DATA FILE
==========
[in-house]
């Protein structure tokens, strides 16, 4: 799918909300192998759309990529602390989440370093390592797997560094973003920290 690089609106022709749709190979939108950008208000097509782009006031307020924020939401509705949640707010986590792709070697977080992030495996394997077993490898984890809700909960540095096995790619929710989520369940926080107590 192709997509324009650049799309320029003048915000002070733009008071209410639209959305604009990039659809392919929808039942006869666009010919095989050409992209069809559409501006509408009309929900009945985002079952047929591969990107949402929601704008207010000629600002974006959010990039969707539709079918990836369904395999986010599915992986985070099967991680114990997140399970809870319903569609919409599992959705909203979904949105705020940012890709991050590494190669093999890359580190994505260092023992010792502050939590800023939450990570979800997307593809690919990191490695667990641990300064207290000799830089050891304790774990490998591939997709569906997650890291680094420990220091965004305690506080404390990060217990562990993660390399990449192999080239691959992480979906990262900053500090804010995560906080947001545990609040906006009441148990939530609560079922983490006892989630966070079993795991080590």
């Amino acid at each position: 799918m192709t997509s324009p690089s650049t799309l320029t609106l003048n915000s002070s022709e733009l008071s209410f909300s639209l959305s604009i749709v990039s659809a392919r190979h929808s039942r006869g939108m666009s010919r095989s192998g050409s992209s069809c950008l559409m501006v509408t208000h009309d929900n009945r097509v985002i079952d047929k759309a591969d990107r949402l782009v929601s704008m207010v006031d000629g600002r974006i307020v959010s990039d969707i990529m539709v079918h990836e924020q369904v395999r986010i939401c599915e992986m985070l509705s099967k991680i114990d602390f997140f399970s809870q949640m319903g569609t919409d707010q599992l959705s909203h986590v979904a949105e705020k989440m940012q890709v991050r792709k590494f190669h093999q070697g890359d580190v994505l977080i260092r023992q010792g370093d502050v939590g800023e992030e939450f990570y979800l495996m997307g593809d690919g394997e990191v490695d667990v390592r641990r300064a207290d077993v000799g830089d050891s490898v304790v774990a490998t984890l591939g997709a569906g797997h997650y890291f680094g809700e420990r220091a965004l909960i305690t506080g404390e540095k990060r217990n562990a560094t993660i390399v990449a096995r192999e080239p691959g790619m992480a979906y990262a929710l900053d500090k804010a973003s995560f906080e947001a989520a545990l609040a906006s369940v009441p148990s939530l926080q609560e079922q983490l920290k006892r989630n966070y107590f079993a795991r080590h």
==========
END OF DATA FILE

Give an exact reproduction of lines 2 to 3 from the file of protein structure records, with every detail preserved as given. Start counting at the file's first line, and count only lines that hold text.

């Protein structure tokens, strides 16, 4: 799918909300192998759309990529602390989440370093390592797997560094973003920290 690089609106022709749709190979939108950008208000097509782009006031307020924020939401509705949640707010986590792709070697977080992030495996394997077993490898984890809700909960540095096995790619929710989520369940926080107590 192709997509324009650049799309320029003048915000002070733009008071209410639209959305604009990039659809392919929808039942006869666009010919095989050409992209069809559409501006509408009309929900009945985002079952047929591969990107949402929601704008207010000629600002974006959010990039969707539709079918990836369904395999986010599915992986985070099967991680114990997140399970809870319903569609919409599992959705909203979904949105705020940012890709991050590494190669093999890359580190994505260092023992010792502050939590800023939450990570979800997307593809690919990191490695667990641990300064207290000799830089050891304790774990490998591939997709569906997650890291680094420990220091965004305690506080404390990060217990562990993660390399990449192999080239691959992480979906990262900053500090804010995560906080947001545990609040906006009441148990939530609560079922983490006892989630966070079993795991080590």
């Amino acid at each position: 799918m192709t997509s324009p690089s650049t799309l320029t609106l003048n915000s002070s022709e733009l008071s209410f909300s639209l959305s604009i749709v990039s659809a392919r190979h929808s039942r006869g939108m666009s010919r095989s192998g050409s992209s069809c950008l559409m501006v509408t208000h009309d929900n009945r097509v985002i079952d047929k759309a591969d990107r949402l782009v929601s704008m207010v006031d000629g600002r974006i307020v959010s990039d969707i990529m539709v079918h990836e924020q369904v395999r986010i939401c599915e992986m985070l509705s099967k991680i114990d602390f997140f399970s809870q949640m319903g569609t919409d707010q599992l959705s909203h986590v979904a949105e705020k989440m940012q890709v991050r792709k590494f190669h093999q070697g890359d580190v994505l977080i260092r023992q010792g370093d502050v939590g800023e992030e939450f990570y979800l495996m997307g593809d690919g394997e990191v490695d667990v390592r641990r300064a207290d077993v000799g830089d050891s490898v304790v774990a490998t984890l591939g997709a569906g797997h997650y890291f680094g809700e420990r220091a965004l909960i305690t506080g404390e540095k990060r217990n562990a560094t993660i390399v990449a096995r192999e080239p691959g790619m992480a979906y990262a929710l900053d500090k804010a973003s995560f906080e947001a989520a545990l609040a906006s369940v009441p148990s939530l926080q609560e079922q983490l920290k006892r989630n966070y107590f079993a795991r080590h």